The Scottish pro-team grip on the Melrose Sevens continued yesterday as Edinburgh won the 126th staging of the world’s oldest tournament in the abbreviated game.
Following back-to-back wins for Glasgow Warriors, who were not involved yesterday, a side coached by the recently retired flanker and former Scotland Sevens star Roddy Grant stormed to the title with a 29-19 win over Jed-Forest in the final.
It meant that for a fifth year in a row a professional side lifted the Ladies Cup, with Saracens enjoying a double in 2012 and 2013.
Edinburgh were pushed hard by the local sides in the semi-final against Melrose and the final but, in the end, they just had too much quality and were deserved winners of the tournament.
It was a first piece of silverware for Grant’s fledgling new career after he was forced to retire with a knee injury on Boxing Day.
Watched from the Greenyards stand by Edinburgh head coach Alan Solomons, and joined on the sidelines by assistant coach Stevie Scott, who acted as manager for the day, Grant beamed with pride as skipper Chris Dean lifted the famous trophy.
“It feels so special. Such a different set of emotions from playing,” said Grant. “I’m so proud of the guys. The skills were good but there was guts too. We had some tough games there against Melrose and Jed but came through.”
Asked if he felt pressure as a professional side and favourites to win, the 29-year-old said: “No to be honest… but sevens is a completely different game. To actually win a trophy is really special. I’ll remember that for a while.”
Jed were dreaming of a first Melrose title in 42 years and got off to the perfect start when Lewis Young’s magnificent support work saw him bound over for the first try, which he then converted.
Edinburgh were looking a bit nervy, but those jangles were eased when Will Helu slalomed through and Nathan Fowles’ conversion squared things up before another Tongan, Otulea Katoa, arced round the outside on the left to make it 12-5 at the break.
A well-worked score for Sam Beard struck a decisive blow and, although the conversion was missed amidst the distraction of the inevitable streaker, man of the tournament Fowles broke away to put one hand on the cup with a try under the posts which he converted himself. But the impressive Ross Combe pegged one back and then set up Iain Chisholm for another. Lewis Young’s superb conversion squeezed it back to 24-19 with a minute left but Sasa Tofilau drove over in the corner to repel the fightback and see Edinburgh home.
It was by no means a cakewalk for Edinburgh, who had to battle through a semi-final against Melrose in which the hosts struck first through Sam Pecqueur before Katoa and Fowles’ conversion edged the pro-team ahead. The Tongan flier was over again to stretch the lead but Bruce Colvine burst away just before the break to make it a two-point game at the turnaround.
The biggest roar of the afternoon so far came early in the second period when Pecqueur skipped over and Richard Mill converted to give Melrose a 19-14 lead.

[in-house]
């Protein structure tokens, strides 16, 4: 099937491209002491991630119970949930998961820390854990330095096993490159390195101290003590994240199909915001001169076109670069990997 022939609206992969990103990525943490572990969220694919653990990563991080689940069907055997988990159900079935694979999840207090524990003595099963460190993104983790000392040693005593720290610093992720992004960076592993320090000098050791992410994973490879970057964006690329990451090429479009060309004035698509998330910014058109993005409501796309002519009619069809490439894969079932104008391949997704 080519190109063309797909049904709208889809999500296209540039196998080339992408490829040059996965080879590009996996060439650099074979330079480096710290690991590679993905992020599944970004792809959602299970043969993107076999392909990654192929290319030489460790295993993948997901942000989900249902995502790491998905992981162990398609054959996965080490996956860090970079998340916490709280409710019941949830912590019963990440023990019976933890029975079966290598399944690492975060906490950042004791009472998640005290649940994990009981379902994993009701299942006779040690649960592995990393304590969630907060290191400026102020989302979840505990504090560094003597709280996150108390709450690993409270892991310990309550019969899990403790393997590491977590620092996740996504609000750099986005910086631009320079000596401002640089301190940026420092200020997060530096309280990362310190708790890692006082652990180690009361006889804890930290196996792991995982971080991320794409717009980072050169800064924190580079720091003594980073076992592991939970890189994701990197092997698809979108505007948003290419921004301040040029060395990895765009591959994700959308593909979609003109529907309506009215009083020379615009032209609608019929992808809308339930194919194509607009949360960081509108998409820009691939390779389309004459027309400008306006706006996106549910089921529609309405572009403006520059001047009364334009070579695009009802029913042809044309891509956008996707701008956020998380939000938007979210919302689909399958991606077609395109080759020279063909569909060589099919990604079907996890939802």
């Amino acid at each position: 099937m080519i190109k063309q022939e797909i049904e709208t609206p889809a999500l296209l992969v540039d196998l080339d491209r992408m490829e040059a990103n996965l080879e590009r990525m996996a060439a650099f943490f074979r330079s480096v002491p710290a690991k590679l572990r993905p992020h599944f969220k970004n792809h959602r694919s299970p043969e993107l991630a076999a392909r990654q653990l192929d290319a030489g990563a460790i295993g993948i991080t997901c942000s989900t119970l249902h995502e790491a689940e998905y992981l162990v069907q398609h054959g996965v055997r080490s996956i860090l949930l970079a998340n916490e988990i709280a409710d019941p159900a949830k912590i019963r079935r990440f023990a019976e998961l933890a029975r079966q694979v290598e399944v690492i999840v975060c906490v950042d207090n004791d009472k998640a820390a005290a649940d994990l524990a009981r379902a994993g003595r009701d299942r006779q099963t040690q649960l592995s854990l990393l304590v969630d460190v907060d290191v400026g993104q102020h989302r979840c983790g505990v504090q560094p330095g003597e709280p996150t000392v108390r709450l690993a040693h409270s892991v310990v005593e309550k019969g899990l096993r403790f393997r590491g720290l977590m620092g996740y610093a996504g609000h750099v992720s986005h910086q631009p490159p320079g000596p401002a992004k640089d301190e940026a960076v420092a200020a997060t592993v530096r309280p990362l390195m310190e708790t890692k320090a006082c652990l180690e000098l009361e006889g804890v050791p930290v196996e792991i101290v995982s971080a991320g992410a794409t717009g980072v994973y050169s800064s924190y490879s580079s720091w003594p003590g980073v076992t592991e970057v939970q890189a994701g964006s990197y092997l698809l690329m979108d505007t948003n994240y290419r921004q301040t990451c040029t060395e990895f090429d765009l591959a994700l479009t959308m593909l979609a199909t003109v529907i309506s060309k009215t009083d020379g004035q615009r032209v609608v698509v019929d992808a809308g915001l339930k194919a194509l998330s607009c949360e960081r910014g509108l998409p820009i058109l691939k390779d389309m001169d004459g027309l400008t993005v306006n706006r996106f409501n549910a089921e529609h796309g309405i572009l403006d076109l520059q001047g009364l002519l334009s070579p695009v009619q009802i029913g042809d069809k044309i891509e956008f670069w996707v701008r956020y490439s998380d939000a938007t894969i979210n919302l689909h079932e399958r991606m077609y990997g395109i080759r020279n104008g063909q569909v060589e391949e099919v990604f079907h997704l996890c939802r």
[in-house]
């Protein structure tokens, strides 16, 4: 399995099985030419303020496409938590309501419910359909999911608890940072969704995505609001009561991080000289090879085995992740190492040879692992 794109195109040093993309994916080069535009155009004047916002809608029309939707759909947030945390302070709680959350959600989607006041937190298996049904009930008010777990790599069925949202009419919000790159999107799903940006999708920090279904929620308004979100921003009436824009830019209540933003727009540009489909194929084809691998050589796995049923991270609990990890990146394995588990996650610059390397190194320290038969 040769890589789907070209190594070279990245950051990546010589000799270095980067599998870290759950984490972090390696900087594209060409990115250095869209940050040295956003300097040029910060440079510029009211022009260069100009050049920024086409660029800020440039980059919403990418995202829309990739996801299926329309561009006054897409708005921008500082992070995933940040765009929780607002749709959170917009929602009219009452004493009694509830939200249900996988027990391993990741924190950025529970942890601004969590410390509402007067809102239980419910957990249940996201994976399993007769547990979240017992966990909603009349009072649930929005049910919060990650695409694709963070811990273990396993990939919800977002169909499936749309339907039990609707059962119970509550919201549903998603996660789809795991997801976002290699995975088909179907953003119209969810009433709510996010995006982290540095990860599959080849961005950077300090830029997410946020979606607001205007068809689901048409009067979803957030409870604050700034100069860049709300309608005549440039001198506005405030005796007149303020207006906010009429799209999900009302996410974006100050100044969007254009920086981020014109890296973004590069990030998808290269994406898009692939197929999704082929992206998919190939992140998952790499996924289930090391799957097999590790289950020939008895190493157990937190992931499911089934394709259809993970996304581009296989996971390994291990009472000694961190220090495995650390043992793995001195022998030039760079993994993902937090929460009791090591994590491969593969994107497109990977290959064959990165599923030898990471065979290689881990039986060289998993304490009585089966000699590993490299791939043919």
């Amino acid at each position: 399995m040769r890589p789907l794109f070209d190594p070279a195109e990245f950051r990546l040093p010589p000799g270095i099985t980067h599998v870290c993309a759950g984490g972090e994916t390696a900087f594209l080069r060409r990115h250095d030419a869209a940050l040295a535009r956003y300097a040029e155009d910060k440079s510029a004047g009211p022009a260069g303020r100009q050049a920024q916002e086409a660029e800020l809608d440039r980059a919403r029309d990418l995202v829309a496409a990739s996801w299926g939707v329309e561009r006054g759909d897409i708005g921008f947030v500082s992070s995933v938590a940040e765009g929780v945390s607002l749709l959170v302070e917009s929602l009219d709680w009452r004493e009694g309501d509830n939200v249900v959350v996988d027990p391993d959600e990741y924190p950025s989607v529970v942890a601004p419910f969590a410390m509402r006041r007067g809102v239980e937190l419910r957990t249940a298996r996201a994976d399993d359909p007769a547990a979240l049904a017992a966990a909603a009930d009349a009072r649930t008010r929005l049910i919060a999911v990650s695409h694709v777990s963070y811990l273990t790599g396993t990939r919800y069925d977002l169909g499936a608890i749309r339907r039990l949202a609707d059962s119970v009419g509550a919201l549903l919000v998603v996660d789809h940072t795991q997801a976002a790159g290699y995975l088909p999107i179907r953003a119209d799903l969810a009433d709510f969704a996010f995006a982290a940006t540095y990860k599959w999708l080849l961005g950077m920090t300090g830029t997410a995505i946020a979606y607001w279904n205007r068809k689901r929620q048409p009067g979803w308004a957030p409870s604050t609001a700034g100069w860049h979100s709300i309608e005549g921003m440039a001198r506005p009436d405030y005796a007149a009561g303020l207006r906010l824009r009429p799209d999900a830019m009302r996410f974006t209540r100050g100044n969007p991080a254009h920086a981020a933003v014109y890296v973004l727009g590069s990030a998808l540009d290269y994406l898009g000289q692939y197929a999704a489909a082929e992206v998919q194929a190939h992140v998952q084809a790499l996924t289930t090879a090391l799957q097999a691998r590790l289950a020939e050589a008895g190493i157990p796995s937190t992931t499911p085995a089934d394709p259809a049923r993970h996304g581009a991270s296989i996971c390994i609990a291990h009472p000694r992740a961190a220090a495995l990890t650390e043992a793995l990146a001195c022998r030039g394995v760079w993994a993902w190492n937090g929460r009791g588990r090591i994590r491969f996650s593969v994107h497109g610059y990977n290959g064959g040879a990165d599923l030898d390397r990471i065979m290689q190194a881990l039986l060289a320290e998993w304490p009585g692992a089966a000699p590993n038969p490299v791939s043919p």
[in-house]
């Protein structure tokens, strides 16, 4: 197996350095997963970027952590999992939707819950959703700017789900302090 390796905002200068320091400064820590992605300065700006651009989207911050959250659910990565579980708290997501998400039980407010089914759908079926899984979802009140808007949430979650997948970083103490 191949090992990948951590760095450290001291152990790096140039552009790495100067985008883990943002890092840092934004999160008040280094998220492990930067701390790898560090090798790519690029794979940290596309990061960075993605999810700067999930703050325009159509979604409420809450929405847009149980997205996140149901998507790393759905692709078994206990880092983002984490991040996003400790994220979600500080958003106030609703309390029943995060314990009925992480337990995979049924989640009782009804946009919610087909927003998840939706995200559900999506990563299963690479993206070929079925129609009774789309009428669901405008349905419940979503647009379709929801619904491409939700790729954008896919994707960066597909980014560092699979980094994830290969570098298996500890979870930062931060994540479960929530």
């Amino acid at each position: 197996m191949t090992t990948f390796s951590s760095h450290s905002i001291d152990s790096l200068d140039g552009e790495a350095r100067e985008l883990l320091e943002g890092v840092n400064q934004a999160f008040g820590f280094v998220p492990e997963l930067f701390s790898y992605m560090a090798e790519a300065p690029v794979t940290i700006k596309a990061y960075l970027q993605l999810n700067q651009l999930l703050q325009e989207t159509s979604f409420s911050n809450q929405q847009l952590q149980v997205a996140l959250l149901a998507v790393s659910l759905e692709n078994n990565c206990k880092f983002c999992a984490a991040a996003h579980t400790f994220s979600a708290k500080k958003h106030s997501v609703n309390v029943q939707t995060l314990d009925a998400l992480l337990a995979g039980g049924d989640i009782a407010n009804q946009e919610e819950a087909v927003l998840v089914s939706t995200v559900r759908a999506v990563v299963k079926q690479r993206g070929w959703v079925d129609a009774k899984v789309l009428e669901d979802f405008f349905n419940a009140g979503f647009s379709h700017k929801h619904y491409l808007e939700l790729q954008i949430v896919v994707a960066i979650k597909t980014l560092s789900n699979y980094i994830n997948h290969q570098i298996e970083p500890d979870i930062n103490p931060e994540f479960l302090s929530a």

Tofilau found space on the left to level things up and Fowles nailed the wide conversion to haul Edinburgh back in front. When Fowles pounced on a ruck turnover to sear away Edinburgh were almost there, but his missed conversion meant there was only a converted score in it.
Fowles made an incredible try-saving tackle before Neil Irvine-Hess barged over in the corner as the clock ran out. It left a devilish touchline conversion for Mill and he dragged it across the front of the posts to let Edinburgh off the hook.
The first semi-final had seen Jed-Forest look impressive in their dismantling of Edinburgh Accies. Jed got off to a flying start with tries by Gregor Young and Iain Chisholm before a Ronan Seydak double either side of the interval got Accies back in the game, though two missed conversions left the Riverside Park club 12-10 ahead.
When Robert Hogg wriggled free to cross and stretch that out to a nine-point lead and Lewis Young sprinted away, Jed had sealed their place in a first Melrose final since they lost to Saracens in 2012. Alex Glashan grabbed a consolation for Accies before Chisholm finished off one of the best tries of the afternoon to make it a resounding 31-15 scoreline.
In the early rounds, Marr acquitted themselves well with a 24-5 first-round win over Stirling County and then a brave effort against Heriot’s in the second when they were edged out 22-21. The Belgian national team looked good in their first outing when they over-ran Aberdeen Rugby 34-14 but the guest team were outfoxed by the streetwise Jed-Forest in the quarter-finals, with Combe running in two tries.
The host club were involved in a dramatic quarter-final against Watsonians. Melrose hadn’t won their own trophy since 2011 but sneaked into the last four when a botched conversion by Jack Ferguson with the scores tied 24-24 took the game into sudden death extra-time. Murdo McAndrew’s try ensured the home side a semi-final crack at the eventual champions, who comfortably saw off Heriot’s 22-0 in the last eight.